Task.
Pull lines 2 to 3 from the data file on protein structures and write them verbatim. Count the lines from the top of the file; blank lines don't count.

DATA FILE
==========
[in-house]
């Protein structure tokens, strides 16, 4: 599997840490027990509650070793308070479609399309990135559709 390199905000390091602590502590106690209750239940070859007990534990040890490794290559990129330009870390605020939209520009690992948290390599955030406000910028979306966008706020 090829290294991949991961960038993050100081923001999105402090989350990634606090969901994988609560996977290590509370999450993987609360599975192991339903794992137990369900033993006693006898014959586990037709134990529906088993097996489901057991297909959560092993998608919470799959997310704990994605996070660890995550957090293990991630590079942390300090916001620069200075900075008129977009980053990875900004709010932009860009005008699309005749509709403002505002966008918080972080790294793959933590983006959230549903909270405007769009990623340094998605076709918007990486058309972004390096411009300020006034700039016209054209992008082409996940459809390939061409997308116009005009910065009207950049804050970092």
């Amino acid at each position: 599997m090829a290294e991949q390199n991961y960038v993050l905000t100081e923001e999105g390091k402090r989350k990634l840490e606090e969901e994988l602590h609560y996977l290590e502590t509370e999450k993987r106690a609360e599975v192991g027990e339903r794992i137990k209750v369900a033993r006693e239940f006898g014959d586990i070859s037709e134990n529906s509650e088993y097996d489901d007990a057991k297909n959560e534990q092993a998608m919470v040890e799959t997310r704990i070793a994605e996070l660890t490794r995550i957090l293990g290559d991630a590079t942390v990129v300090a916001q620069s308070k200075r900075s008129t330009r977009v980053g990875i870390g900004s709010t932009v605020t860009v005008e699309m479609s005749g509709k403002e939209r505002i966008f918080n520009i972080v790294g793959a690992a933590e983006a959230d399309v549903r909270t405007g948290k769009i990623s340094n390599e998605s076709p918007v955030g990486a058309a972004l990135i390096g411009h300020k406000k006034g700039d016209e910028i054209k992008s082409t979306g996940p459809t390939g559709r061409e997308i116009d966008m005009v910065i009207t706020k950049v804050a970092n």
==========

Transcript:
């Protein structure tokens, strides 16, 4: 599997840490027990509650070793308070479609399309990135559709 390199905000390091602590502590106690209750239940070859007990534990040890490794290559990129330009870390605020939209520009690992948290390599955030406000910028979306966008706020 090829290294991949991961960038993050100081923001999105402090989350990634606090969901994988609560996977290590509370999450993987609360599975192991339903794992137990369900033993006693006898014959586990037709134990529906088993097996489901057991297909959560092993998608919470799959997310704990994605996070660890995550957090293990991630590079942390300090916001620069200075900075008129977009980053990875900004709010932009860009005008699309005749509709403002505002966008918080972080790294793959933590983006959230549903909270405007769009990623340094998605076709918007990486058309972004390096411009300020006034700039016209054209992008082409996940459809390939061409997308116009005009910065009207950049804050970092």
């Amino acid at each position: 599997m090829a290294e991949q390199n991961y960038v993050l905000t100081e923001e999105g390091k402090r989350k990634l840490e606090e969901e994988l602590h609560y996977l290590e502590t509370e999450k993987r106690a609360e599975v192991g027990e339903r794992i137990k209750v369900a033993r006693e239940f006898g014959d586990i070859s037709e134990n529906s509650e088993y097996d489901d007990a057991k297909n959560e534990q092993a998608m919470v040890e799959t997310r704990i070793a994605e996070l660890t490794r995550i957090l293990g290559d991630a590079t942390v990129v300090a916001q620069s308070k200075r900075s008129t330009r977009v980053g990875i870390g900004s709010t932009v605020t860009v005008e699309m479609s005749g509709k403002e939209r505002i966008f918080n520009i972080v790294g793959a690992a933590e983006a959230d399309v549903r909270t405007g948290k769009i990623s340094n390599e998605s076709p918007v955030g990486a058309a972004l990135i390096g411009h300020k406000k006034g700039d016209e910028i054209k992008s082409t979306g996940p459809t390939g559709r061409e997308i116009d966008m005009v910065i009207t706020k950049v804050a970092n």